Any bursa may become inflamed, though the bursae near certain joints are particularly prone to do so. Here is an overview of how bursitis commonly affects some of the larger joints of the body.

Bursitis symptoms depend on which bursa is affected and how much inflammation there is. People with bursitis often experience the following in the area of the affected bursa:


The inflammation may also make the area sensitive to pressure. For example, lying on your side with your knees one on top of the other may be painful if you have bursitis in your knee. If you have bursitis in your hip, it may hurt to lie on that side of the body.

You should see your doctor if you have pain lasting more than two weeks; joint pain severe enough to keep you from moving the joint; sharp or shooting pain, particularly during exertion or exercise; or a rash near the affected joint or severe bruising, swelling, or redness.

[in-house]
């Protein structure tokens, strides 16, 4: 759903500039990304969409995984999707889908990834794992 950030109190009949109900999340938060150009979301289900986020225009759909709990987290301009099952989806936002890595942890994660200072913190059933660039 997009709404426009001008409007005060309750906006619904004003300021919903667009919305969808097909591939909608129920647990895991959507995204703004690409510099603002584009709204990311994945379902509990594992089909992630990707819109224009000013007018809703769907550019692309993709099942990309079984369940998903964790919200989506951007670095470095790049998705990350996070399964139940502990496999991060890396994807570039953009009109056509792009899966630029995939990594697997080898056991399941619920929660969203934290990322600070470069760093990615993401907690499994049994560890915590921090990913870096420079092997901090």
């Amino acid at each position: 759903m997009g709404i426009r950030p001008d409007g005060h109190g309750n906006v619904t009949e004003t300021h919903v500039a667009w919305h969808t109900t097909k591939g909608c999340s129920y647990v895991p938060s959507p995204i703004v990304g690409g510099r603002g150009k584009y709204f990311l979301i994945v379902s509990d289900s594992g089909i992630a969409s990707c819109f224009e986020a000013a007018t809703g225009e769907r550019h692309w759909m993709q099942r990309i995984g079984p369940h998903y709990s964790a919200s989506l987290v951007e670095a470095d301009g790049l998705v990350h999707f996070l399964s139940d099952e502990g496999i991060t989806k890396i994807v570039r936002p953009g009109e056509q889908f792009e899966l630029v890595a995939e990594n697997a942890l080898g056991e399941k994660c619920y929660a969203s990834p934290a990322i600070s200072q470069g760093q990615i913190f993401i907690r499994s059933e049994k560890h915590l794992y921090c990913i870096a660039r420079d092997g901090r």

If you have a fever in addition to these symptoms, see your doctor immediately. If the bursitis is caused by an infection, it could spread throughout your body or into your blood.

Elbow bursitis

Olecranon bursitis is inflammation in the bursa that sits at the tip of the elbow, near the olecranon, a hard point at the end of the ulna (one of the two primary bones of the forearm). Although normally flat, if inflamed or irritated, the olecranon bursa may fill with extra fluid and expand.

Hitting the elbow on something; repeated, long-term pressure on the tip of the elbow from, say, leaning on a counter, desk, or table; and frequently crawling on the elbows may all cause elbow bursitis. Rheumatoid arthritis and gout have also been linked to bursitis of the elbow.